Canada supports Kenya’s First Annual National Children’s Government Conference
Danny Kinaro, The National Children’s Government President takes the oath of office.
A Pupil presents a poem on child-friendly learning environment.
High Commissioner David Angell and Danny Kinaro, The National Children’s Government President.
Earlier this year, over 400 elected pupil representatives from primary schools across Kenya attended a colorful swearing -in ceremony of the National Children’s Government, the first of its kind in the country.
The event held in June was supported by the Kenyan Primary Schools Head Teachers Association (KEPSHA) and UNCIEF with funding from the Department of Foreign Affairs, Trade and Development Canada (DFATD). The ceremony that coincided with the Day of the African Child was also attended by senior Kenyan Government officials and several dignitaries including the Canadian High Commissioner to Kenya, David Angell.
Stepping up to the podium for the first time to take oath of office of the President of the National Children’s Government, 13 year-old Danny Kinaro promised to serve the office without fear and prejudice. He was followed by the speaker and deputy speaker of the Children’s National Assembly and his cabinet to loud applauses confirming the Government’s acceptance by the youthful leaders at the venue.
“It is time that our voices [as the youth] are heard. It is time that we made a change”, said Danny Kinaro, The National Children’s Government President.
Only days earlier, elected pupil representatives from Kenya’s 47 Counties gathered in the capital Nairobi for the National Children’s Government Summit that included nominations, elections and the first-ever children’s government parliamentary session. Following heated debates in ‘parliament’ and a transparent, free and fair election through ballot; the National Children’s Government was duly elected into their respective positions.
UNICEF also led pupils through an innovative, child-centred design workshop at the Summit to map out actionable steps to making schools more inclusive, protective, healthy, and equitable. Through the workshop, the children generated more than 4,000 ideas on how to improve quality education for all with 185 of the ideas selected for debate in the Children’s Government’s inaugural parliamentary session. Following debate the children voted for their top ten children’s government priorities which were articulated at the swearing in ceremony.
The National Children’s Government Summit is part of a larger partnership in which Canada is providing UNICEF with $6.9 million to put into practice innovative new ways of delivering quality education in a child-friendly learning environment. Introducing Children’s Governments in primary schools in Kenya is one of these innovative new practices.
“Quality education starts with a school that offers a nurturing and stimulating environment, where parents and communities are actively involved in their children’s education; where children have a voice in decision-making; where children learn to become thinkers, innovators, and producers of knowledge, rather than just reproducers of knowledge. Canada and Kenya share a commitment to securing the future of children and youth.”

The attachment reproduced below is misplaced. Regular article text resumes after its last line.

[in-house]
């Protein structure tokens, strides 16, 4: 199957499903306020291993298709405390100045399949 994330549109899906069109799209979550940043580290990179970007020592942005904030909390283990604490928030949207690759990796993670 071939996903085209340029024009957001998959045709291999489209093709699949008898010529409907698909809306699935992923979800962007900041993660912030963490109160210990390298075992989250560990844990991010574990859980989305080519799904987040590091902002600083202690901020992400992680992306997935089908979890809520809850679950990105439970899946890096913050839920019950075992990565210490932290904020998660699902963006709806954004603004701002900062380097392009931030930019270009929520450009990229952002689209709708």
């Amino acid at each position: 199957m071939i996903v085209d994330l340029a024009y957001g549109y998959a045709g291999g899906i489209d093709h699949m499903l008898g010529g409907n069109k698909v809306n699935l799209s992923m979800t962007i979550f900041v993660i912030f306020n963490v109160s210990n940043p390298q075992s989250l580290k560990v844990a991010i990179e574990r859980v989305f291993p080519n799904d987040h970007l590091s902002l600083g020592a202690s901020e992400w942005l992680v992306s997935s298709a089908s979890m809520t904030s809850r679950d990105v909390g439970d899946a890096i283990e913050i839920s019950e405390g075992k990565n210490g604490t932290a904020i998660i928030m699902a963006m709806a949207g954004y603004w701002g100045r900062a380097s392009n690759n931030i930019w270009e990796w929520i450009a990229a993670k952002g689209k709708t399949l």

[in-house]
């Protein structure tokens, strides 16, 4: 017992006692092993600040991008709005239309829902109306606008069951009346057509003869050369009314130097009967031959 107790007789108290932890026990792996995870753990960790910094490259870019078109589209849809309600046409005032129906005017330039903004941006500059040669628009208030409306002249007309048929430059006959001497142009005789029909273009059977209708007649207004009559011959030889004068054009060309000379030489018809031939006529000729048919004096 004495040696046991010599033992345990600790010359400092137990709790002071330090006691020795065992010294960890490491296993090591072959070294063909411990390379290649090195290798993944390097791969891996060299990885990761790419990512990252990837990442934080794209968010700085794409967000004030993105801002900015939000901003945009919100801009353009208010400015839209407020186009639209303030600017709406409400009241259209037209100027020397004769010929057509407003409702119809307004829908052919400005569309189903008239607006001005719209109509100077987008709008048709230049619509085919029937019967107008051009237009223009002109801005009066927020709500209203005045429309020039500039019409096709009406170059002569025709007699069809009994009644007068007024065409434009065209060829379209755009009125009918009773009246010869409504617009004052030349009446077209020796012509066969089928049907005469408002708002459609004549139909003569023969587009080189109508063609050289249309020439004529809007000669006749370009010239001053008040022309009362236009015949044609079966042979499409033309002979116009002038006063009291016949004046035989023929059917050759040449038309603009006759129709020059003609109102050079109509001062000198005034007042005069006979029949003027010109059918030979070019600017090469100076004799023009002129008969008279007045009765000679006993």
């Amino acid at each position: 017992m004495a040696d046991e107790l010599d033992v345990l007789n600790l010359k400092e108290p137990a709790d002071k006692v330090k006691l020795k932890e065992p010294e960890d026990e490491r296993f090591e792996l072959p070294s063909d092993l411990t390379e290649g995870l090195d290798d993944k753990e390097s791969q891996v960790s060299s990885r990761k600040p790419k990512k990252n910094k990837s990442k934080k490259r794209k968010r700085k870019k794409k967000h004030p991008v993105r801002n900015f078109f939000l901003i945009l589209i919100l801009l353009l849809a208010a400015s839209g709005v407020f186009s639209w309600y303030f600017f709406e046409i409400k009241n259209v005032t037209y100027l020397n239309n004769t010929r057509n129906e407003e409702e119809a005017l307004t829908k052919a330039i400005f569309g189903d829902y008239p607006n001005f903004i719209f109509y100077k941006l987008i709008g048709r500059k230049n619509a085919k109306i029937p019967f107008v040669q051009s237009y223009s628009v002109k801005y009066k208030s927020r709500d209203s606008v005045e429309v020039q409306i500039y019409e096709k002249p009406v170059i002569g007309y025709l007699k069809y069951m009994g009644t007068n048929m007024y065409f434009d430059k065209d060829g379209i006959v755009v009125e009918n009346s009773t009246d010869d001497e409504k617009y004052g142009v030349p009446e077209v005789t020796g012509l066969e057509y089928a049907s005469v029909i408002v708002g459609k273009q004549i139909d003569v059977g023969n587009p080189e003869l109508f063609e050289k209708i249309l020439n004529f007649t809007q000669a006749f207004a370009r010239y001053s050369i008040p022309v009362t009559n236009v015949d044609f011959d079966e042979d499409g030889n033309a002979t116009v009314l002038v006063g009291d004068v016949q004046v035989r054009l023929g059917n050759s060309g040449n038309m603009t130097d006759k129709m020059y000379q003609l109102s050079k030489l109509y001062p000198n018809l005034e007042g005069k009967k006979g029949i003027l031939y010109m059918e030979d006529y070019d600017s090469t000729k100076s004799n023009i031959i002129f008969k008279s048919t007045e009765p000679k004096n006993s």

UNICEF in partnership with the Government of Kenya through the Ministry of Education conducted a survey in 2008 to establish the relevance of student participation in school governance. This survey has contributed to the establishment of Child Friendly School practices by empowering students to take part in the decision making process for a more cohesive school community and conducive learning environment. The survey also indicated that student participation in school management tends to improve learning and instills positive values in children.
The concept of Children’s Governments began last year during the Annual KEPSHA Delegates’ Conference with the concept now spread to more than 20,000 schools in Kenya with school-based, child-centered elections taking place across the country.
“We are proud to have co-planted the seed of how children can use their voices and their votes to advocate for their collective right to education, health, nutrition and protection. We are excited to nurture this seed and to watch the results for children continue to grow and grow”, said the UNICEF Kenya Representative, Kanyankore Marcel Rudasingwa.
This partnership between UNICEF, the Government of Kenya through the Ministry of Education, KEPSHA and Canada has further established the Children’s Government as a pillar of child-friendly education.
“As a champion of democracy and children's voices worldwide, Canada strongly supports the Government of Kenya's efforts to promote school environments that nurture these values”, said the Canadian High Commission's First Secretary Valérie Sara Price who was the DFATD development officer overseeing the project.
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